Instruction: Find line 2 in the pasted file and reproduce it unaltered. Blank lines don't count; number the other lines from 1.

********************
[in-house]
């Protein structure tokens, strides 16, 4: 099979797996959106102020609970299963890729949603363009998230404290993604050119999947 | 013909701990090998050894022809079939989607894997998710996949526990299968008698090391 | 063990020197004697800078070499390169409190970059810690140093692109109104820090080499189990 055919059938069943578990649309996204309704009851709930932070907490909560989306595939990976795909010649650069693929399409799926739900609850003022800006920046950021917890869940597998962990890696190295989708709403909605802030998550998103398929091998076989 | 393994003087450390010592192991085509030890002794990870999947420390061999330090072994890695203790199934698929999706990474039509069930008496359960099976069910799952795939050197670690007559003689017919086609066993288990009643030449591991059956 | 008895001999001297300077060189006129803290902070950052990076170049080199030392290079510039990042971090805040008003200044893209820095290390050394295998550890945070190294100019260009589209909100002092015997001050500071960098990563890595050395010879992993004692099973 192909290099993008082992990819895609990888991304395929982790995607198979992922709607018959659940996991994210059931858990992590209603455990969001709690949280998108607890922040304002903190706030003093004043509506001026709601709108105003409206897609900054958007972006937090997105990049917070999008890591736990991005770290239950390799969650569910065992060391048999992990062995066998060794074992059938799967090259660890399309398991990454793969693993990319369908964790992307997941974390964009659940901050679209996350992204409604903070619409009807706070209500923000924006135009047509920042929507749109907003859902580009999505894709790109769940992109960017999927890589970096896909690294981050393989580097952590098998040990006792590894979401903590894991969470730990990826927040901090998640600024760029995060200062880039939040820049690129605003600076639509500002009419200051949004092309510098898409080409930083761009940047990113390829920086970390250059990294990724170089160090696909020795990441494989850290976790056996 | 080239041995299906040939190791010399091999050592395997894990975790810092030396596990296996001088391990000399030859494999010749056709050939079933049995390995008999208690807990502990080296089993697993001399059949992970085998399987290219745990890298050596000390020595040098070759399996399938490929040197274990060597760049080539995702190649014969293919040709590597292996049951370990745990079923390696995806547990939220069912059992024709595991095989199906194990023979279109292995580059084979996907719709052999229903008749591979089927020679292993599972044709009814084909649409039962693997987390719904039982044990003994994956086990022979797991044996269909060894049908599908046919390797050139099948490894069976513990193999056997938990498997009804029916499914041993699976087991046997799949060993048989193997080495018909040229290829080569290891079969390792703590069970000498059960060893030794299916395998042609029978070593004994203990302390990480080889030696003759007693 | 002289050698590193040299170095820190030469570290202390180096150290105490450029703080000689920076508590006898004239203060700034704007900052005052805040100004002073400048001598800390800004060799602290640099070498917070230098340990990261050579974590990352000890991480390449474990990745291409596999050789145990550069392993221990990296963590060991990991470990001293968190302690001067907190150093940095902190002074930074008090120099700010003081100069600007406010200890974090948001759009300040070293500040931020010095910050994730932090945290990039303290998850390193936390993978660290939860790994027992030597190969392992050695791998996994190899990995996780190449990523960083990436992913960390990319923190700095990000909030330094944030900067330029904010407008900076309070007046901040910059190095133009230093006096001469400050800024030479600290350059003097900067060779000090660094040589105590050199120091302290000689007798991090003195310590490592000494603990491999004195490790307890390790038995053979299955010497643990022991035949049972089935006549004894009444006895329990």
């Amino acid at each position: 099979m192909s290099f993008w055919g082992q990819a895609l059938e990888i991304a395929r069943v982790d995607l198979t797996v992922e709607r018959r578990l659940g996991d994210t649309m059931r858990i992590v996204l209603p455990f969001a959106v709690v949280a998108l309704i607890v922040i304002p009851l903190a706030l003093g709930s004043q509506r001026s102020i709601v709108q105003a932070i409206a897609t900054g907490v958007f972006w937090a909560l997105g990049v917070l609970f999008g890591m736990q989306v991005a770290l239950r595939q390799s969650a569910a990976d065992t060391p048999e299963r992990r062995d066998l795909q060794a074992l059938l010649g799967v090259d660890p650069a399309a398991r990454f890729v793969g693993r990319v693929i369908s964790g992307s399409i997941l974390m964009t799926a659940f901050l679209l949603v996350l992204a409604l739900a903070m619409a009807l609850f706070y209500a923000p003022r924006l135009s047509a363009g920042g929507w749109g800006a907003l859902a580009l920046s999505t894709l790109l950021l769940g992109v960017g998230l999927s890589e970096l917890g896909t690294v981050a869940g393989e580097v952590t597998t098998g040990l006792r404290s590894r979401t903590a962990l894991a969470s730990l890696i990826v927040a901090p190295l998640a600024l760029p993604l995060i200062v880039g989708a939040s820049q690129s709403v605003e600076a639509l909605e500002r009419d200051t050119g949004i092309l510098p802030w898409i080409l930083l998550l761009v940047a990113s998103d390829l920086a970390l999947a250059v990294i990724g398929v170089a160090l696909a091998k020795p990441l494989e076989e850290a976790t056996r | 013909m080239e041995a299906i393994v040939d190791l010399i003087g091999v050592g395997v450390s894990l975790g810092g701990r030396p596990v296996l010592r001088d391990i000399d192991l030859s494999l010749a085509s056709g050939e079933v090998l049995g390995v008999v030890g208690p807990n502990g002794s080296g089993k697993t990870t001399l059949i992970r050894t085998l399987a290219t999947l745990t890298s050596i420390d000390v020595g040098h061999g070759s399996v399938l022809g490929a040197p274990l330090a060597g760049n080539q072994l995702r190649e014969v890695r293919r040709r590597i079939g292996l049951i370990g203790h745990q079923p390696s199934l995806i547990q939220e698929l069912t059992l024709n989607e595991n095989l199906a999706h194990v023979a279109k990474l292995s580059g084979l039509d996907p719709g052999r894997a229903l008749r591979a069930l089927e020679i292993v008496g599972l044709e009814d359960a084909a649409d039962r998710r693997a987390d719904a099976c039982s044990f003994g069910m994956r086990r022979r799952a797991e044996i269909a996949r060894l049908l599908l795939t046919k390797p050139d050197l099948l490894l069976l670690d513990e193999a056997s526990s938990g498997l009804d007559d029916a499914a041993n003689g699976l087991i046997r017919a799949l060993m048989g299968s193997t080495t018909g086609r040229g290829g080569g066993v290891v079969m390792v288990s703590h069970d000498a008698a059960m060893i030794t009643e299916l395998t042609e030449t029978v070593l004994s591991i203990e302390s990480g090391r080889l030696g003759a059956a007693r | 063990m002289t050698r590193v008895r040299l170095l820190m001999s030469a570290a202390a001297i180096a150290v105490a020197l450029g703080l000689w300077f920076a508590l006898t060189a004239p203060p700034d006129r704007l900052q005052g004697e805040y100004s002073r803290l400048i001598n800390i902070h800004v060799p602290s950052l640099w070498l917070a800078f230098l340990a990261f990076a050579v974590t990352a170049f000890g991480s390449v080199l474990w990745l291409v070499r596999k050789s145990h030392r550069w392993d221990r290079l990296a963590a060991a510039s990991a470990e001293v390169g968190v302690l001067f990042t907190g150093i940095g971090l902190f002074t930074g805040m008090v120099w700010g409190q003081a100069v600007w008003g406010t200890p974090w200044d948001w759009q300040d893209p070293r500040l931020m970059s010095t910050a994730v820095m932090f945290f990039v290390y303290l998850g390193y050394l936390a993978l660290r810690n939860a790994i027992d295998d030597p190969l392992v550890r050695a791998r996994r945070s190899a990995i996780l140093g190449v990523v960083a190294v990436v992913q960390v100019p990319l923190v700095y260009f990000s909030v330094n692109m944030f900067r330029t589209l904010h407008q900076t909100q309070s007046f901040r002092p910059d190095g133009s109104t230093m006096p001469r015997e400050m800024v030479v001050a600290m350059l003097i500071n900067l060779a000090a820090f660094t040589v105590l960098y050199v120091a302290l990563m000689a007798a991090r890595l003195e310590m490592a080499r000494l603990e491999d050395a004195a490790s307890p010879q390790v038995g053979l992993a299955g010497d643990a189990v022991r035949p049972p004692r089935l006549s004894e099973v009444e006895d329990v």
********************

């Protein structure tokens, strides 16, 4: 099979797996959106102020609970299963890729949603363009998230404290993604050119999947 | 013909701990090998050894022809079939989607894997998710996949526990299968008698090391 | 063990020197004697800078070499390169409190970059810690140093692109109104820090080499189990 055919059938069943578990649309996204309704009851709930932070907490909560989306595939990976795909010649650069693929399409799926739900609850003022800006920046950021917890869940597998962990890696190295989708709403909605802030998550998103398929091998076989 | 393994003087450390010592192991085509030890002794990870999947420390061999330090072994890695203790199934698929999706990474039509069930008496359960099976069910799952795939050197670690007559003689017919086609066993288990009643030449591991059956 | 008895001999001297300077060189006129803290902070950052990076170049080199030392290079510039990042971090805040008003200044893209820095290390050394295998550890945070190294100019260009589209909100002092015997001050500071960098990563890595050395010879992993004692099973 192909290099993008082992990819895609990888991304395929982790995607198979992922709607018959659940996991994210059931858990992590209603455990969001709690949280998108607890922040304002903190706030003093004043509506001026709601709108105003409206897609900054958007972006937090997105990049917070999008890591736990991005770290239950390799969650569910065992060391048999992990062995066998060794074992059938799967090259660890399309398991990454793969693993990319369908964790992307997941974390964009659940901050679209996350992204409604903070619409009807706070209500923000924006135009047509920042929507749109907003859902580009999505894709790109769940992109960017999927890589970096896909690294981050393989580097952590098998040990006792590894979401903590894991969470730990990826927040901090998640600024760029995060200062880039939040820049690129605003600076639509500002009419200051949004092309510098898409080409930083761009940047990113390829920086970390250059990294990724170089160090696909020795990441494989850290976790056996 | 080239041995299906040939190791010399091999050592395997894990975790810092030396596990296996001088391990000399030859494999010749056709050939079933049995390995008999208690807990502990080296089993697993001399059949992970085998399987290219745990890298050596000390020595040098070759399996399938490929040197274990060597760049080539995702190649014969293919040709590597292996049951370990745990079923390696995806547990939220069912059992024709595991095989199906194990023979279109292995580059084979996907719709052999229903008749591979089927020679292993599972044709009814084909649409039962693997987390719904039982044990003994994956086990022979797991044996269909060894049908599908046919390797050139099948490894069976513990193999056997938990498997009804029916499914041993699976087991046997799949060993048989193997080495018909040229290829080569290891079969390792703590069970000498059960060893030794299916395998042609029978070593004994203990302390990480080889030696003759007693 | 002289050698590193040299170095820190030469570290202390180096150290105490450029703080000689920076508590006898004239203060700034704007900052005052805040100004002073400048001598800390800004060799602290640099070498917070230098340990990261050579974590990352000890991480390449474990990745291409596999050789145990550069392993221990990296963590060991990991470990001293968190302690001067907190150093940095902190002074930074008090120099700010003081100069600007406010200890974090948001759009300040070293500040931020010095910050994730932090945290990039303290998850390193936390993978660290939860790994027992030597190969392992050695791998996994190899990995996780190449990523960083990436992913960390990319923190700095990000909030330094944030900067330029904010407008900076309070007046901040910059190095133009230093006096001469400050800024030479600290350059003097900067060779000090660094040589105590050199120091302290000689007798991090003195310590490592000494603990491999004195490790307890390790038995053979299955010497643990022991035949049972089935006549004894009444006895329990």